Who was it that said: “It takes a whole village to raise a child”? Evidently one source states that this saying is in actual fact an old native American (Omaha Indian) proverb and cannot be ascribed to any one modern day person. The interesting thing is that it talks about a “village”. What is a village? According to the encyclopedia, the definition of a village is a clustered human settlement or community, larger than a hamlet but smaller than a town, with a population ranging from a few hundred to a few thousand. Villages are/were normally permanent, with fixed dwellings, which are established fairly close to one another for sociability and defence. The Industrial Revolution attracted people in larger numbers to work in mills and factories and this concentration of people caused many villages to grow into towns and cities. This trend of urbanization continued and villages have evolved into towns and cities with a community, or multiple communities, that can have numbers of people in the hundreds of thousands. Thus towns or cities are just larger villages/communities, or clusters of villages/communities in close proximity to one another.
Why do I ask the question, you ask, and why have I tried to define what a village is? Well in essence, a village, town, or city is a community that everyone talks and raves about as being a part of, but most are too apathetic to really become a part of. A community is a social unit of any size that shares common values. It is a group of people who are connected by durable relations that extend beyond immediate genealogical ties, and who mutually define that relationship as important to their social identity and practice. It is a group of people living near one another who interact socially. What!!! In human communities, intent, belief, resources, preferences, needs and risks are generally shared in common, affecting the identity of the participants, and their degree of cohesiveness. What!!! Are these just other words for: culture, and do we practice it?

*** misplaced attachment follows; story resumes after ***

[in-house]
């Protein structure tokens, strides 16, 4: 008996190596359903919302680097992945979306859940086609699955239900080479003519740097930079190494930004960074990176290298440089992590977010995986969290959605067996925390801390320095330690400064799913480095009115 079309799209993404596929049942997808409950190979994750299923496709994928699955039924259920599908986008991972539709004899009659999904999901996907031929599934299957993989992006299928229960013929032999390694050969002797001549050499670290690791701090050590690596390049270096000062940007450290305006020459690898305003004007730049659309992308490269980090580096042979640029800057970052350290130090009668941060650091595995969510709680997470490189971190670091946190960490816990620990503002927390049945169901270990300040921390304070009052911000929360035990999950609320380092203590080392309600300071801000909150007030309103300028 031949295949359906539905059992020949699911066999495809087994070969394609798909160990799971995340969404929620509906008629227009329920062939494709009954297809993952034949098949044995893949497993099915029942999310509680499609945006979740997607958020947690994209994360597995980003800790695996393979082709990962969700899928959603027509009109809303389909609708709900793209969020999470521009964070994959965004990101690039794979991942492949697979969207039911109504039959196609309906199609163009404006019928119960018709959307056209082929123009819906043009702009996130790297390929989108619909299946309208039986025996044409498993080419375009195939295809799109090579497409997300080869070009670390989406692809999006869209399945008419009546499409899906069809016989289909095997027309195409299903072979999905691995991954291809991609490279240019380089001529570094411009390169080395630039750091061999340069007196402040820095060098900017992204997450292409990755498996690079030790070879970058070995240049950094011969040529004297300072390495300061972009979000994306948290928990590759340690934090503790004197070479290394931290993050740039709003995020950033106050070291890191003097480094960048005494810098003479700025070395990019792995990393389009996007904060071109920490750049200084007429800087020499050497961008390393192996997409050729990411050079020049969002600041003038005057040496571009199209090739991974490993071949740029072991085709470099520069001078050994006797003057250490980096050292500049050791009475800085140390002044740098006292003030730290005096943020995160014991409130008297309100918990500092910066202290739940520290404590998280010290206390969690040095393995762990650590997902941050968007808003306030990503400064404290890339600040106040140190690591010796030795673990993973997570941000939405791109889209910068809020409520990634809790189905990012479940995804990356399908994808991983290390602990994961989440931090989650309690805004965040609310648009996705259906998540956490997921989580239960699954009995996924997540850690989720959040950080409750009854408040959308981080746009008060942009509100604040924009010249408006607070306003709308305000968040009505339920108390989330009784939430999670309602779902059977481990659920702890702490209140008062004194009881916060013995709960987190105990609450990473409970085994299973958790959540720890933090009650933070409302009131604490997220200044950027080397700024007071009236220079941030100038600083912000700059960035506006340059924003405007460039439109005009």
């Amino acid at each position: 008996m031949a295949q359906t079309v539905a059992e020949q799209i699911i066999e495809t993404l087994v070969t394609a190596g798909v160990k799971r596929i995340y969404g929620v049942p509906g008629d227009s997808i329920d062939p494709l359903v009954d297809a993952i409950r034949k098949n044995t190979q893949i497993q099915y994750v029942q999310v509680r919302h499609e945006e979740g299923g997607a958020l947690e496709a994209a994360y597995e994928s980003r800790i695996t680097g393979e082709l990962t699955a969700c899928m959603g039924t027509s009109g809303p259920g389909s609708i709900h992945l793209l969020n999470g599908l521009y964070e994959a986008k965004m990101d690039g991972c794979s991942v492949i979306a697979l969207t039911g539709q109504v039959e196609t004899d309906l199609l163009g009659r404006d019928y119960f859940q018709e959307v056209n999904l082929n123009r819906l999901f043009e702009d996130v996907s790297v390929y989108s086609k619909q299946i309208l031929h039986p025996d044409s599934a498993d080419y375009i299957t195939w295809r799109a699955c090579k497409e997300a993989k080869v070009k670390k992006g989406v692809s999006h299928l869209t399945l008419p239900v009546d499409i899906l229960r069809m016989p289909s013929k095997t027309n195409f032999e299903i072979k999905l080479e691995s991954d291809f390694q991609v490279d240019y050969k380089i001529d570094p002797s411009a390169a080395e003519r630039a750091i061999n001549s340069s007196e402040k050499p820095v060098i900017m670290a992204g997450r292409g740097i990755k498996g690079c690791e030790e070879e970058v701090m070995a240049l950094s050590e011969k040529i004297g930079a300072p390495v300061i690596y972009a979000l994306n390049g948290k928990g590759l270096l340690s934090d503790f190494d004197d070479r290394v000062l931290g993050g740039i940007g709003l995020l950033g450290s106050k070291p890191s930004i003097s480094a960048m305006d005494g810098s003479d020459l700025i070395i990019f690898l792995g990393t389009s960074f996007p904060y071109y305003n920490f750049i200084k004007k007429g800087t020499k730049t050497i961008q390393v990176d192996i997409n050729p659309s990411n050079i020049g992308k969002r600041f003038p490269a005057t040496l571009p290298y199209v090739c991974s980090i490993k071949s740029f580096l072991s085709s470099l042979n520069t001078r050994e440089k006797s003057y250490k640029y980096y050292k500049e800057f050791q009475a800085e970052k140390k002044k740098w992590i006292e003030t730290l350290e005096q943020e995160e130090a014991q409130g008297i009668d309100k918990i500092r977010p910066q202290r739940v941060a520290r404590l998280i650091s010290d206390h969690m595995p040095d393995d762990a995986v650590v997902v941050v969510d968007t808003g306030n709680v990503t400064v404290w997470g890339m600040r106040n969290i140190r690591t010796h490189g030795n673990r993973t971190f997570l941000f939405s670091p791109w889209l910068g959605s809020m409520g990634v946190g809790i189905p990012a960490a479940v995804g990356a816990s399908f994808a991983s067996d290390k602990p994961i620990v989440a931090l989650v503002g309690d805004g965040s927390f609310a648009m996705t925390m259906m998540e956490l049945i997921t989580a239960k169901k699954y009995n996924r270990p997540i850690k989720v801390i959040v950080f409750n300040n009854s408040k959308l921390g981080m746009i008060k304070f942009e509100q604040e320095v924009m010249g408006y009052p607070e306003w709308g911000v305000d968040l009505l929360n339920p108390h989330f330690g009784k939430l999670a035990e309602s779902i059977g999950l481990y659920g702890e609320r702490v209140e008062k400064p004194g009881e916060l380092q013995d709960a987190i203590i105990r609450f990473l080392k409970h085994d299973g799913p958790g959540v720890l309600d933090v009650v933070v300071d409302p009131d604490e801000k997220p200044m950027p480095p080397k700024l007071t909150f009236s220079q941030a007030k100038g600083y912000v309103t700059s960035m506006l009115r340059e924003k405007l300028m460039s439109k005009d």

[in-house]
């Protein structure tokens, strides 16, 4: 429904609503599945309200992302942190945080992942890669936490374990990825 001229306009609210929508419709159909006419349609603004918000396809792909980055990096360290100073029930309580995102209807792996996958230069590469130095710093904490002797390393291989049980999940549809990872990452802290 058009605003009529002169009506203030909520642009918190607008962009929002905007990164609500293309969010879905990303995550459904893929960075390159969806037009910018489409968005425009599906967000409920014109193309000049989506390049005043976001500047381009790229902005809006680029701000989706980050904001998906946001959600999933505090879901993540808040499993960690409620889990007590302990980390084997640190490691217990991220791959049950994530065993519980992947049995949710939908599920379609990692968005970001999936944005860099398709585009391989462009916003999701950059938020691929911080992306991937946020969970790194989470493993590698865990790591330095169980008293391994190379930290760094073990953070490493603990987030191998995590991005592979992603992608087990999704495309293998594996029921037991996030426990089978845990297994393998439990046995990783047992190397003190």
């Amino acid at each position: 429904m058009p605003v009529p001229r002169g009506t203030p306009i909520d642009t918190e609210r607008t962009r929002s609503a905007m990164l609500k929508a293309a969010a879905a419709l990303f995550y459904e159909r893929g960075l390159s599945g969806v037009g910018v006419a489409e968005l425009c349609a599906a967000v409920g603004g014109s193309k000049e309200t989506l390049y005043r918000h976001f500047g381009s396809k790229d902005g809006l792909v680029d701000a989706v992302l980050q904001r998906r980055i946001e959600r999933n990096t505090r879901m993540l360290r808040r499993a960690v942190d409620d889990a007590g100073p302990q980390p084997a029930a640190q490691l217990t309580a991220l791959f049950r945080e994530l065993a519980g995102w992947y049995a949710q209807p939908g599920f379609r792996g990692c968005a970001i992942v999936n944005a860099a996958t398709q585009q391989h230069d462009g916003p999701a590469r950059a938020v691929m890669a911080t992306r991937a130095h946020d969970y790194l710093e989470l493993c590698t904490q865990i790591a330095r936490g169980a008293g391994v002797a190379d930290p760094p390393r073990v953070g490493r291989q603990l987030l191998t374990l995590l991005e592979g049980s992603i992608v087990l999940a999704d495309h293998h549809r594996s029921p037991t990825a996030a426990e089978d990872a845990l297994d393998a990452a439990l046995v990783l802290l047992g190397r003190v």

In nature, a community is an assemblage of populations of both similar and different species, interacting within themselves and with one another. Groups generally interact in one of three ways: competition – both groups lose in the interaction; predation – one group wins and one group loses; mutualism – both groups cooperate in some way, with both winning. Let us look at some animal communities:
Elephants: form deep family bonds and live in tight matriarchal family groups of females called a herd. The herd is led by the oldest and often largest female in the herd, called a matriarch. Herds consist of 8-100 individuals depending on terrain and family size. When a calf is born, it is raised and protected by the whole matriarchal herd. Males leave the family unit between the ages of 12-15 and may lead solitary lives or live temporarily with other males.
Lions: the very social member of the cat family, lions live in large groups/communities called “prides,” consisting of about 15 to 20 lions. Females and their young make up the majority of the pride. A single male, or sometimes a small group of 2-3 males, will join a pride for an indefinite period, usually for about 3 years or until another group of males takes over. Lions within a pride are often affectionate and, when resting, seem to enjoy good fellowship with lots of touching, head rubbing, licking and purring. The males are territorial, and will roar and use scent markings to establish their domains. Females do almost all of the hunting. They work in teams to stalk and ambush prey. All members of the lion community assist in bringing up the young; teaching them their needed life skills; and disciplining them; and looking after the old in their later life challenges.
Gray Wolves: Wolves live, travel and hunt in packs of 7 to 12 animals on average. Packs include the mother and father wolves (called the alphas), their pups and older offspring. The alpha female and male are typically the pack leaders that track and hunt prey, choose den sites and establish the pack’s territory. Wolves develop strong social bonds within their packs and all take responsibility for their full community needs and challenges.
All of the above will fight to the death to preserve their culture, families and communities. Would you?
Are you part of a “community”, or are you just a spectator who uses community selfishly only when there is an advantage to you to do so? When is the last time you said good morning to a complete stranger passing you in the street, or helped an older person, or did some other good, rather than blaming someone else for your woes? A community is much more than that.
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